$1.9 million across 14 grants
2003 - 2020
18 Oct 2021
In the early 2000s, The Ross Trust took what was then a bold step – supporting the newly formed Asylum Seekers Resource Centre (ASRC).
While it might not seem significant today, philanthropies then often steered clear of funding ‘controversial’ causes.
But an initial $120,000 from The Ross Trust to fund an administrative officer not only began a strong relationship, but also sent a message of confidence to other funding bodies.
The ASRC is now Australia’s largest human rights organisation providing support to people seeking asylum. Based in Footscray, it is an independent not-for-profit that supports and empowers, champions rights, and mobilises compassion.
The Ross Trust has continued its support through the years, providing almost $2 million in grants. The most recent was $25,000 of emergency COVID funding last year.
ASRC CEO Kon Karapanagiotidis says the support of The Ross Trust has been critical to the centre’s longevity.
“The relationship has been a really vital one,” he says. “It was one of the first philanthropic organisations to get behind our work and was willing to fund areas that others were not.
“For example, they funded a financial officer – really, who wants to fund a financial officer? But the Trust understood it was one of the most critical things our organisation needed in those early days. It’s built the foundations for our long-term growth and sustainability.
“It also provided stability and good governance, which was so important in the early years. You don’t magically become self-sufficient in just a few years without support.”
As well as a volunteer and operations officer and the financial officer,
The Ross Trust provided funding for a foodbank organiser and a community health worker. It also regularly provides funds for material aid and emergency relief.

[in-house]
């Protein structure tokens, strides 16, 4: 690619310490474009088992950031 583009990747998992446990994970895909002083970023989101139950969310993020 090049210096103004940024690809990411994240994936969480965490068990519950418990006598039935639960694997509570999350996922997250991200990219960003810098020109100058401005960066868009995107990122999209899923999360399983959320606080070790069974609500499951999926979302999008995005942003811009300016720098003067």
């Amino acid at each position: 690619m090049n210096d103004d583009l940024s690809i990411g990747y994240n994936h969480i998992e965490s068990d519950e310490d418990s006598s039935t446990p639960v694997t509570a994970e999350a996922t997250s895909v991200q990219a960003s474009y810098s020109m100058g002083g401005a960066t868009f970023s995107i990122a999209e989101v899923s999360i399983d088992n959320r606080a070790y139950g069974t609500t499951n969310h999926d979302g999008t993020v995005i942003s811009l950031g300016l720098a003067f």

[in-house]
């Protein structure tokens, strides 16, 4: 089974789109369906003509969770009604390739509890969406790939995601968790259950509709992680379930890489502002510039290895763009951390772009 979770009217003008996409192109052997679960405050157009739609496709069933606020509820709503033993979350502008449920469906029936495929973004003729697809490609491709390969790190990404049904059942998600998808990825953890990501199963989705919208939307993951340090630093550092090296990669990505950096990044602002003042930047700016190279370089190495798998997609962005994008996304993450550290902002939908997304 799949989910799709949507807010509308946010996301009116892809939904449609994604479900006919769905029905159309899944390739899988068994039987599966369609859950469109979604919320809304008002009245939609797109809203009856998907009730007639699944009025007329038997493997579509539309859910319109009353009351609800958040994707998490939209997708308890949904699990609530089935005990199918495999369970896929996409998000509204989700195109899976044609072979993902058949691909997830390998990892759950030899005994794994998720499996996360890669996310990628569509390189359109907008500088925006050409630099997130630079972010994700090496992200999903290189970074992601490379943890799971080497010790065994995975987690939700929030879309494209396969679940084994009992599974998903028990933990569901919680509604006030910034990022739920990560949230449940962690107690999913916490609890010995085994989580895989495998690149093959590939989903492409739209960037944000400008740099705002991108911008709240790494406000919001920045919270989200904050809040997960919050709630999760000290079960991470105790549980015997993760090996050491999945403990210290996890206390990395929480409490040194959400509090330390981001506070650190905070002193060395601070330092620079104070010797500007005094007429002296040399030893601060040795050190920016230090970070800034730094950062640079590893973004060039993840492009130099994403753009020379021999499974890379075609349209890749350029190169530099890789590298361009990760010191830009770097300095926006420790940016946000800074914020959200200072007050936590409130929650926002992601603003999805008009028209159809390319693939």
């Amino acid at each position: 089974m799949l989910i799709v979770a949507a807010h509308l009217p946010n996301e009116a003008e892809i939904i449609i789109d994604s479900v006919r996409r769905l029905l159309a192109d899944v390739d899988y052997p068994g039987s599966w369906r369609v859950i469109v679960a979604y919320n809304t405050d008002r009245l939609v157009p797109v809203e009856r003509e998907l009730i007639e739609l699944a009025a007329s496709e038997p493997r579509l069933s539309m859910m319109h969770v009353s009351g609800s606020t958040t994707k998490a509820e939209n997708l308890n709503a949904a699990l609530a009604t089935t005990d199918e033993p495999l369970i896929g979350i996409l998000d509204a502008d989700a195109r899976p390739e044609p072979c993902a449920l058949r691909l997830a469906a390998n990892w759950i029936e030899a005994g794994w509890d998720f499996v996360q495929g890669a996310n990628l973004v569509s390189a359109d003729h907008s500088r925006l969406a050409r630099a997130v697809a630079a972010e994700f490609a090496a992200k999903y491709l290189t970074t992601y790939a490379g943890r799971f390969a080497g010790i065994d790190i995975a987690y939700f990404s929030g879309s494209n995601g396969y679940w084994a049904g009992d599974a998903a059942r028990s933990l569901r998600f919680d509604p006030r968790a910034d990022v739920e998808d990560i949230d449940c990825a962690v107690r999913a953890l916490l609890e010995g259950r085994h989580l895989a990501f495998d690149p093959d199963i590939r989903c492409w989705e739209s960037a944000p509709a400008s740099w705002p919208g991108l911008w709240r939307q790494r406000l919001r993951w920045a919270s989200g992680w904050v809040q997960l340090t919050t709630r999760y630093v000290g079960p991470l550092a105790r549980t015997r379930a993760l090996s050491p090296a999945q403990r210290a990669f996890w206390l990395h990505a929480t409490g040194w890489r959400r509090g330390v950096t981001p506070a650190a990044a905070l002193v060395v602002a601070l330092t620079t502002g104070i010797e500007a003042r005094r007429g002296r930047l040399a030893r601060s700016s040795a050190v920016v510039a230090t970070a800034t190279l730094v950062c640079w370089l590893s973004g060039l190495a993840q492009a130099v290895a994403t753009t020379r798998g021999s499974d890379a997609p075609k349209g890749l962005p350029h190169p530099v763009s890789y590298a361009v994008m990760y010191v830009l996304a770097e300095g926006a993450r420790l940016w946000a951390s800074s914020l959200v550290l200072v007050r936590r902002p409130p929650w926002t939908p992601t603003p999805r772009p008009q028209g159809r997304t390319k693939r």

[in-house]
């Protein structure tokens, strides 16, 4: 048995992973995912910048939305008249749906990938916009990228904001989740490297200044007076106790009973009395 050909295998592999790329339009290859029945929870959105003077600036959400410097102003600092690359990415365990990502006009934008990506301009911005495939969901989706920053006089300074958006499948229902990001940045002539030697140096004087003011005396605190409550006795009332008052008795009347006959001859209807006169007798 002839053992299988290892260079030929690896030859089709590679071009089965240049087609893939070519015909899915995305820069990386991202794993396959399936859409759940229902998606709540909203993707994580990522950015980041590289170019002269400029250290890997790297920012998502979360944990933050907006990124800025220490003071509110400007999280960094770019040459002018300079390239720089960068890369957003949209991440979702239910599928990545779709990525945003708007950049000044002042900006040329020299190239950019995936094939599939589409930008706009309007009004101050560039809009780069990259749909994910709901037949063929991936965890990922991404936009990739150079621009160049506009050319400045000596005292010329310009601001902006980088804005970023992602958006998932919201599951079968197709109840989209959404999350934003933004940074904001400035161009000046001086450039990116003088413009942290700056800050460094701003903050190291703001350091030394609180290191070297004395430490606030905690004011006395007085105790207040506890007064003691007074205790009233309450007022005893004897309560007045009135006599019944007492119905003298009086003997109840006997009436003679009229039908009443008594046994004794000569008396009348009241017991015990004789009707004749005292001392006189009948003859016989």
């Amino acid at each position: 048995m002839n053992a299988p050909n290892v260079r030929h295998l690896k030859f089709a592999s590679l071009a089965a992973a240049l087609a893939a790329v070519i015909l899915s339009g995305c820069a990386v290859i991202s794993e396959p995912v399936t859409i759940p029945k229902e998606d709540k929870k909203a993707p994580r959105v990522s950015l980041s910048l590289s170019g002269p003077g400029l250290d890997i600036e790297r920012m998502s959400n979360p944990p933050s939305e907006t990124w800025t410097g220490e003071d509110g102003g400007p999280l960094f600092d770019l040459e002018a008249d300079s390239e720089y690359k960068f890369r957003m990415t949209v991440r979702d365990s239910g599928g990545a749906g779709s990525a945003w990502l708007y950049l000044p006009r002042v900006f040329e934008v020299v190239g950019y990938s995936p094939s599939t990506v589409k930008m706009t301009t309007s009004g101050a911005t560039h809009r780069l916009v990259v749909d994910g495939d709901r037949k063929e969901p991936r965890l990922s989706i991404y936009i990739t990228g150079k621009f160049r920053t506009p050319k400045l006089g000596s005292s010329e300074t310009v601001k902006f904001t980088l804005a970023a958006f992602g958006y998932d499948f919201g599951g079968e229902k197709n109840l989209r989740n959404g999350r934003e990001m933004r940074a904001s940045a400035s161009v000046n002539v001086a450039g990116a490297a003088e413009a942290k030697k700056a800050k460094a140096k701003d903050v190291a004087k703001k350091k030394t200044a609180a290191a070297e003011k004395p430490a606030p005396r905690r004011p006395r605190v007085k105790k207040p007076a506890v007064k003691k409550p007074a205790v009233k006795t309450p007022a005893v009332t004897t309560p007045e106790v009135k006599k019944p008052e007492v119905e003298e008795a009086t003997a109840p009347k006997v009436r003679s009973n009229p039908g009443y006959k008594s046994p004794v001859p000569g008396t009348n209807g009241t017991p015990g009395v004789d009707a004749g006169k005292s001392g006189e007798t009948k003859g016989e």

Since that first grant from the Trust, the ASRC’s program and service offering has grown significantly, in response to the needs of people seeking asylum and the wider, political environment. Annually, the ASRC now supports more than 7000 people a year.
Responding to the needs of people is core to the ASRC’ s ethos and in 2020, emergency funding from the Trust supported the centre’s responds to the pandemic. Later this year the ASRC will open its Refugee Resource Hub in Dandenong. The hub will bring together local service providers in a one-stop shop for more than 2000 people seeking asylum and refugees in the Greater Dandenong area.
This, alongside a new three-year strategy which will centre the voices and rights of people seeking asylum, is the core focus for the ASRC, says Kon.
“For people seeking asylum there is no recovery plan or roadmap out of their situation - nothing has changed for them. They remain in limbo, facing restrictions and separation from family and community,” he says.
“We know that without significant effort and action, people seeking asylum will be the last to recover from this pandemic. It’s my hope that through this pandemic, we come out kinder, not crueller to people.
“Times like these demand a radical approach, one that doesn’t merely cover over the cracks of inequality but heals them and builds something better and more enduring in its place.”
Support from The Ross Trust provided a cornerstone of funding that has supported the ASRC to build, grow and adapt over the past 20 years. The relationship continues to be important in contributing to the centre, providing ongoing and much needed support to people in of our community.
The Ross Trust CEO Sarah Hardy says the relationship had always been one of respect and trust.
“We’re very pleased to continue supporting the ASRC and its important work, especially in these challenging times,” she said.